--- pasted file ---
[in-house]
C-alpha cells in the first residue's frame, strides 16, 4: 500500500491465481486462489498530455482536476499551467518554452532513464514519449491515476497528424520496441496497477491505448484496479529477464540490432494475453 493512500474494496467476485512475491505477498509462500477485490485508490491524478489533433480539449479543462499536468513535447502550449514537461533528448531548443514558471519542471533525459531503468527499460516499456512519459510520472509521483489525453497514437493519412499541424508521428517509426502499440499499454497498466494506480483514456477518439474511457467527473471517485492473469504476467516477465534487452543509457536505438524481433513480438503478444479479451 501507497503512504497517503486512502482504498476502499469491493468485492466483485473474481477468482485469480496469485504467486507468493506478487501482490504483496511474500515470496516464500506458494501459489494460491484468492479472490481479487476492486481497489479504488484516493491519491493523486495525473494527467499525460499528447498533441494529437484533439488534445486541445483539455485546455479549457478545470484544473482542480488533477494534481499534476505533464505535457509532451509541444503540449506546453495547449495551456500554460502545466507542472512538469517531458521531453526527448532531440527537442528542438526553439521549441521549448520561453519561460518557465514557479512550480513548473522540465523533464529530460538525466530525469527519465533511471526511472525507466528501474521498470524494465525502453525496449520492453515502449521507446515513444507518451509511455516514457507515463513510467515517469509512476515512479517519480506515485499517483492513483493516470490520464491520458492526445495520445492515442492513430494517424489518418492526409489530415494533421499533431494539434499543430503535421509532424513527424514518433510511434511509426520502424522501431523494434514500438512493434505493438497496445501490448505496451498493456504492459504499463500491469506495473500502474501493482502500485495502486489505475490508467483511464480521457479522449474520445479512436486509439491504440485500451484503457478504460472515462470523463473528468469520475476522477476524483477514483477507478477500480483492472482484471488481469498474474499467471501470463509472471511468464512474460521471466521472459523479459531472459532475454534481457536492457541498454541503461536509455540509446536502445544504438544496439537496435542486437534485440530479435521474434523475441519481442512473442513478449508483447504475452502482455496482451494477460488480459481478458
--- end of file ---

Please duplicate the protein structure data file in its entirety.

[in-house]
C-alpha cells in the first residue's frame, strides 16, 4: 500500500491465481486462489498530455482536476499551467518554452532513464514519449491515476497528424520496441496497477491505448484496479529477464540490432494475453 493512500474494496467476485512475491505477498509462500477485490485508490491524478489533433480539449479543462499536468513535447502550449514537461533528448531548443514558471519542471533525459531503468527499460516499456512519459510520472509521483489525453497514437493519412499541424508521428517509426502499440499499454497498466494506480483514456477518439474511457467527473471517485492473469504476467516477465534487452543509457536505438524481433513480438503478444479479451 501507497503512504497517503486512502482504498476502499469491493468485492466483485473474481477468482485469480496469485504467486507468493506478487501482490504483496511474500515470496516464500506458494501459489494460491484468492479472490481479487476492486481497489479504488484516493491519491493523486495525473494527467499525460499528447498533441494529437484533439488534445486541445483539455485546455479549457478545470484544473482542480488533477494534481499534476505533464505535457509532451509541444503540449506546453495547449495551456500554460502545466507542472512538469517531458521531453526527448532531440527537442528542438526553439521549441521549448520561453519561460518557465514557479512550480513548473522540465523533464529530460538525466530525469527519465533511471526511472525507466528501474521498470524494465525502453525496449520492453515502449521507446515513444507518451509511455516514457507515463513510467515517469509512476515512479517519480506515485499517483492513483493516470490520464491520458492526445495520445492515442492513430494517424489518418492526409489530415494533421499533431494539434499543430503535421509532424513527424514518433510511434511509426520502424522501431523494434514500438512493434505493438497496445501490448505496451498493456504492459504499463500491469506495473500502474501493482502500485495502486489505475490508467483511464480521457479522449474520445479512436486509439491504440485500451484503457478504460472515462470523463473528468469520475476522477476524483477514483477507478477500480483492472482484471488481469498474474499467471501470463509472471511468464512474460521471466521472459523479459531472459532475454534481457536492457541498454541503461536509455540509446536502445544504438544496439537496435542486437534485440530479435521474434523475441519481442512473442513478449508483447504475452502482455496482451494477460488480459481478458